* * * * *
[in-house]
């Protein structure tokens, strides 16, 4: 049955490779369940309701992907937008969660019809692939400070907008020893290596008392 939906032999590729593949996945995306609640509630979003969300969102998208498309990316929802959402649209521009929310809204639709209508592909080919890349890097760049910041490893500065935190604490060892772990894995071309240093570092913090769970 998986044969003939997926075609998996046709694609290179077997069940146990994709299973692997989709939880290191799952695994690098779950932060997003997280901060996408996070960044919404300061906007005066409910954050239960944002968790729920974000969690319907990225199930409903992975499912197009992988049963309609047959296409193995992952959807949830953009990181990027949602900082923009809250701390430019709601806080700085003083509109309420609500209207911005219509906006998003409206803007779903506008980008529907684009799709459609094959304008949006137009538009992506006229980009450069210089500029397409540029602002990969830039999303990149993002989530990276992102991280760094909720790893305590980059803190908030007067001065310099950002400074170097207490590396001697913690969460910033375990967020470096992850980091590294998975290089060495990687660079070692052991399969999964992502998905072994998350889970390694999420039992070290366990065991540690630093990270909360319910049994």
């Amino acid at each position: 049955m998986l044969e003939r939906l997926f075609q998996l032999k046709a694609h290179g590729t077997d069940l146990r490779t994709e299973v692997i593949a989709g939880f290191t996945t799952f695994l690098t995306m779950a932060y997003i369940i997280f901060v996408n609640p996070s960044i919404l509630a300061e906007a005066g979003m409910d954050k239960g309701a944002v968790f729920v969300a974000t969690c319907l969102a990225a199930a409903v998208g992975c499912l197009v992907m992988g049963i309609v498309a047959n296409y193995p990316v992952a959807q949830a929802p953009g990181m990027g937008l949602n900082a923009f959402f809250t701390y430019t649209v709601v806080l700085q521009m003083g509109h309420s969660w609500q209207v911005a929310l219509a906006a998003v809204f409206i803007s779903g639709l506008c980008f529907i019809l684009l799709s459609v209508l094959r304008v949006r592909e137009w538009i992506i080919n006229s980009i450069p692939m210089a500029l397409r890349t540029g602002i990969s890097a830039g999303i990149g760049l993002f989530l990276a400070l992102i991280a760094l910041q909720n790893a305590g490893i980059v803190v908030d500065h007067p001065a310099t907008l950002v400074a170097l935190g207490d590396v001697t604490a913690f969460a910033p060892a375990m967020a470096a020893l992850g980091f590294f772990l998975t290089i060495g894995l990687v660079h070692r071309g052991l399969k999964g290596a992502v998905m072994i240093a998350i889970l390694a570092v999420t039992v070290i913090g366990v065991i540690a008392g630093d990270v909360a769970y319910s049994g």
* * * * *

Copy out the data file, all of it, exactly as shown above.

[in-house]
């Protein structure tokens, strides 16, 4: 049955490779369940309701992907937008969660019809692939400070907008020893290596008392 939906032999590729593949996945995306609640509630979003969300969102998208498309990316929802959402649209521009929310809204639709209508592909080919890349890097760049910041490893500065935190604490060892772990894995071309240093570092913090769970 998986044969003939997926075609998996046709694609290179077997069940146990994709299973692997989709939880290191799952695994690098779950932060997003997280901060996408996070960044919404300061906007005066409910954050239960944002968790729920974000969690319907990225199930409903992975499912197009992988049963309609047959296409193995992952959807949830953009990181990027949602900082923009809250701390430019709601806080700085003083509109309420609500209207911005219509906006998003409206803007779903506008980008529907684009799709459609094959304008949006137009538009992506006229980009450069210089500029397409540029602002990969830039999303990149993002989530990276992102991280760094909720790893305590980059803190908030007067001065310099950002400074170097207490590396001697913690969460910033375990967020470096992850980091590294998975290089060495990687660079070692052991399969999964992502998905072994998350889970390694999420039992070290366990065991540690630093990270909360319910049994």
């Amino acid at each position: 049955m998986l044969e003939r939906l997926f075609q998996l032999k046709a694609h290179g590729t077997d069940l146990r490779t994709e299973v692997i593949a989709g939880f290191t996945t799952f695994l690098t995306m779950a932060y997003i369940i997280f901060v996408n609640p996070s960044i919404l509630a300061e906007a005066g979003m409910d954050k239960g309701a944002v968790f729920v969300a974000t969690c319907l969102a990225a199930a409903v998208g992975c499912l197009v992907m992988g049963i309609v498309a047959n296409y193995p990316v992952a959807q949830a929802p953009g990181m990027g937008l949602n900082a923009f959402f809250t701390y430019t649209v709601v806080l700085q521009m003083g509109h309420s969660w609500q209207v911005a929310l219509a906006a998003v809204f409206i803007s779903g639709l506008c980008f529907i019809l684009l799709s459609v209508l094959r304008v949006r592909e137009w538009i992506i080919n006229s980009i450069p692939m210089a500029l397409r890349t540029g602002i990969s890097a830039g999303i990149g760049l993002f989530l990276a400070l992102i991280a760094l910041q909720n790893a305590g490893i980059v803190v908030d500065h007067p001065a310099t907008l950002v400074a170097l935190g207490d590396v001697t604490a913690f969460a910033p060892a375990m967020a470096a020893l992850g980091f590294f772990l998975t290089i060495g894995l990687v660079h070692r071309g052991l399969k999964g290596a992502v998905m072994i240093a998350i889970l390694a570092v999420t039992v070290i913090g366990v065991i540690a008392g630093d990270v909360a769970y319910s049994g």